Economists and financial analysts are starting to pay closer attention to President Bushs intentions in the Mideast, especially Iraq. The reason is that a war with that country will have profound effects on the global economy.
Consumer confidence in this country is at its lowest point in nine years, indicating the world economy is not in good health. A full-scale war in the Mideast will make it much worse.
Each of the three previous global recessions, according to The Guardian newspaper of London, has been at times of trouble in that region. All three produced sharp hikes in oil prices, rising inflation, higher interest rates and slower growth.
Lehman Brothers reports managers of hedge funds and equity funds at central banks are very concerned over the risk of deflation, that the results of last years interest rate cuts have faded; that the U.S. and Europe may repeat Japans recent economic experience and that the stock market could drop another 40 percent before it hits bottom.
The attitude of many analysts seems to be: if there is going to be a war, lets get it over with quickly. That would be beneficial for the markets by ending the uncertainty, shortening any spike in oil prices and restoring consumer and investor confidence.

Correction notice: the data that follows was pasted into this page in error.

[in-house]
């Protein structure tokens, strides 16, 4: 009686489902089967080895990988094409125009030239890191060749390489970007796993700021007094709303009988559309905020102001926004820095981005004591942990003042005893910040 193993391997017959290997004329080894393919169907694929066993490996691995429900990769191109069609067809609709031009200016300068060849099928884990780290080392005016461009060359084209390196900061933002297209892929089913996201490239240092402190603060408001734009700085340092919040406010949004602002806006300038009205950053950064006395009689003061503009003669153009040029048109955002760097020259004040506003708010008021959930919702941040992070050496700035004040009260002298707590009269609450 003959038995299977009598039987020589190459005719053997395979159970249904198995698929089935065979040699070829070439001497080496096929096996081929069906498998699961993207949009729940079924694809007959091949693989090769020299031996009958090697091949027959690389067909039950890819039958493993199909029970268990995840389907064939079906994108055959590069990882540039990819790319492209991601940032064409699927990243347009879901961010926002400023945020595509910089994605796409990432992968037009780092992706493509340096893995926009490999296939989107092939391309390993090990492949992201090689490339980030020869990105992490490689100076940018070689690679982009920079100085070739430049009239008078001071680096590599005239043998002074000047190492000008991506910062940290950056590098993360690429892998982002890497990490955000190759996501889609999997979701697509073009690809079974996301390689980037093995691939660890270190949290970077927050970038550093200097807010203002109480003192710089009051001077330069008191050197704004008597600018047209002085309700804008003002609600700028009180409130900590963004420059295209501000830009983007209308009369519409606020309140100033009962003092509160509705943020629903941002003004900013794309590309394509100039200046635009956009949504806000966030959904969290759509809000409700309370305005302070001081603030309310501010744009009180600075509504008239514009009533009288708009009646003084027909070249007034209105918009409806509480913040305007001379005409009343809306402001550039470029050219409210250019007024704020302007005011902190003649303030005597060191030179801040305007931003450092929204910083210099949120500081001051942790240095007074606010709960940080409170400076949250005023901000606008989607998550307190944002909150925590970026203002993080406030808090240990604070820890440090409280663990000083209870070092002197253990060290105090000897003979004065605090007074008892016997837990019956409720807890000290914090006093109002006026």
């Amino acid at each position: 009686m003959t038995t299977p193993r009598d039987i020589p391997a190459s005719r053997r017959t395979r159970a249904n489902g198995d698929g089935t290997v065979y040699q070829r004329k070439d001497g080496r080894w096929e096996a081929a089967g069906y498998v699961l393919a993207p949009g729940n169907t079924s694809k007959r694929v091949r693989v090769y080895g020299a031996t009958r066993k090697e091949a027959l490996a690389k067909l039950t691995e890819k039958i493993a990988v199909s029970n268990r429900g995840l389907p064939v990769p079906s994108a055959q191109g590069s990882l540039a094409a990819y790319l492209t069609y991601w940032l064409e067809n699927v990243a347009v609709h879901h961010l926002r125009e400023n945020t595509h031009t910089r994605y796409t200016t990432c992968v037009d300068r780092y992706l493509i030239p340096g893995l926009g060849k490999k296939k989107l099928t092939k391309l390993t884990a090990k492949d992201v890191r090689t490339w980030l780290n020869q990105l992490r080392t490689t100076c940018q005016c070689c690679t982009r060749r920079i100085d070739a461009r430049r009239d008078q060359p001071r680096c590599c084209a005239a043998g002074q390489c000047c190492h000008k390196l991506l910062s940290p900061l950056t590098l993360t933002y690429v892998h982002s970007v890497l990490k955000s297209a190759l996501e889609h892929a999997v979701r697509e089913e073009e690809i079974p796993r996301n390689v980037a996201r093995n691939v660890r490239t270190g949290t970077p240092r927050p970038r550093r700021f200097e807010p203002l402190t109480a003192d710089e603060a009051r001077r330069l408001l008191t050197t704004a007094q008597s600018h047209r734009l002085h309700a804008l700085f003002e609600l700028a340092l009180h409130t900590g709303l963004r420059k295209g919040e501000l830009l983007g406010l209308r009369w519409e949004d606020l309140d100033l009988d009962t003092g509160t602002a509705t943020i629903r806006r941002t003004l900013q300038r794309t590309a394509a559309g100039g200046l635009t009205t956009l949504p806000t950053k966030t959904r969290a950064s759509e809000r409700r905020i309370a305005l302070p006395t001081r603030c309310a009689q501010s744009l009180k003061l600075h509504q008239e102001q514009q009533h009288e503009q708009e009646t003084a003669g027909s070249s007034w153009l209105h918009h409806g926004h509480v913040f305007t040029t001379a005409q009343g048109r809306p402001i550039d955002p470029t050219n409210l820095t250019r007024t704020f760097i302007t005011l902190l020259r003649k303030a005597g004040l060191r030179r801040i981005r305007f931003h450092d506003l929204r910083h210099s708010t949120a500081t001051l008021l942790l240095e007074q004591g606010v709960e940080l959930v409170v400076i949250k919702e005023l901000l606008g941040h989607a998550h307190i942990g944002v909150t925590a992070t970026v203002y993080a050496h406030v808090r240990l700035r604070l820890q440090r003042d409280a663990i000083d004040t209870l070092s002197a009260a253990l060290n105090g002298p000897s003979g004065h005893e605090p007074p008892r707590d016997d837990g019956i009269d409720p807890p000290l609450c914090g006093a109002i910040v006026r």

If Saddam were to be removed,oil prices would drop even more while oil shipments would rise, cutting business costs and boosting consumer incomes. However, a spike in oil prices is expected
at the commencement to the war.
Accordingly, a protracted war in Iraq or the extension of war to other countries in the Mideast would have a disastrous effect on the economy and the markets.
Nobody anticipates any serious interference with oil shipments, but the attack on a French tanker a little over a week ago shows how vulnerable the West may be.
Iraq supplies only 3 percent of global oil production, but its neighbors account for an additional 17 percent. Demand for oil is weakening, according to the International Energy Agency, but any hint of disruption in the supply line would send prices soaring.
Secondly, increased oil prices could trigger a cutback in consumer spending. The biggest threat, however, from a Mideast war is not inflation but deflation. Higher energy prices would mean slimmer profit margins for companies and lower incomes for workers. Demand would be lower, creating even more deflationary pressure.
That would force policymakers to take action to bolster demand. The Fed may have to trim interest rates again next month. Some observers think rates may be near 1 percent by the new year and remain there all through 2003.
Comstock Partners, a mutual fund management firm, noted many financial journals are running articles on deflation. This is happening, they say, because the available evidence supports those views.
Comstock said the present pattern is classic. First there is a period of excessive credit creation, then over-investment, a buildup of excess debt, massive over-capacity and a very speculative market.
That leads to sharp cutbacks in capital spending, weak pricing power, competitive devaluation, trade protectionism, plant closings, debt defaults, recession and a major bear market. Comstock said the bear market is far from over.